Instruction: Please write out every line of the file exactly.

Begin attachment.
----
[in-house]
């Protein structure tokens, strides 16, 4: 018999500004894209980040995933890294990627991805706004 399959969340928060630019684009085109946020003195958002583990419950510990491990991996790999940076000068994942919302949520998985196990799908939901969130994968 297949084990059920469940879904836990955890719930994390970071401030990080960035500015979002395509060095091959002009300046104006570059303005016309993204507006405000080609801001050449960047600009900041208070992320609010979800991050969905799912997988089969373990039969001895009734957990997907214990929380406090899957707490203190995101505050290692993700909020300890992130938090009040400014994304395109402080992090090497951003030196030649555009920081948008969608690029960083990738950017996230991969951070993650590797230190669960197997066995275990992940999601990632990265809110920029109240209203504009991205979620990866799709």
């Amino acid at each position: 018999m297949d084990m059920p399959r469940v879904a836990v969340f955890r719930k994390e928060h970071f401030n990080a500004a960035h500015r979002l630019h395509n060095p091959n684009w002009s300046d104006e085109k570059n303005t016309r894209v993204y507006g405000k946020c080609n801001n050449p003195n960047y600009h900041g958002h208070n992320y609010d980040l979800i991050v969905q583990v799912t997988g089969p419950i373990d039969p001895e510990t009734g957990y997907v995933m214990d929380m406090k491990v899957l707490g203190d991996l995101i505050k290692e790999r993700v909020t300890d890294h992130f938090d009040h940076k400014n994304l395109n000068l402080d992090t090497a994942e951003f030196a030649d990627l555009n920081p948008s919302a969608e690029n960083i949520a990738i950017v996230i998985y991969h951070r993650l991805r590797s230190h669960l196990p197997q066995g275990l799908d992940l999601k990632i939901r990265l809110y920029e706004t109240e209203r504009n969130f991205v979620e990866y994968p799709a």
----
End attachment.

[in-house]
């Protein structure tokens, strides 16, 4: 018999500004894209980040995933890294990627991805706004 399959969340928060630019684009085109946020003195958002583990419950510990491990991996790999940076000068994942919302949520998985196990799908939901969130994968 297949084990059920469940879904836990955890719930994390970071401030990080960035500015979002395509060095091959002009300046104006570059303005016309993204507006405000080609801001050449960047600009900041208070992320609010979800991050969905799912997988089969373990039969001895009734957990997907214990929380406090899957707490203190995101505050290692993700909020300890992130938090009040400014994304395109402080992090090497951003030196030649555009920081948008969608690029960083990738950017996230991969951070993650590797230190669960197997066995275990992940999601990632990265809110920029109240209203504009991205979620990866799709």
């Amino acid at each position: 018999m297949d084990m059920p399959r469940v879904a836990v969340f955890r719930k994390e928060h970071f401030n990080a500004a960035h500015r979002l630019h395509n060095p091959n684009w002009s300046d104006e085109k570059n303005t016309r894209v993204y507006g405000k946020c080609n801001n050449p003195n960047y600009h900041g958002h208070n992320y609010d980040l979800i991050v969905q583990v799912t997988g089969p419950i373990d039969p001895e510990t009734g957990y997907v995933m214990d929380m406090k491990v899957l707490g203190d991996l995101i505050k290692e790999r993700v909020t300890d890294h992130f938090d009040h940076k400014n994304l395109n000068l402080d992090t090497a994942e951003f030196a030649d990627l555009n920081p948008s919302a969608e690029n960083i949520a990738i950017v996230i998985y991969h951070r993650l991805r590797s230190h669960l196990p197997q066995g275990l799908d992940l999601k990632i939901r990265l809110y920029e706004t109240e209203r504009n969130f991205v979620e990866y994968p799709a």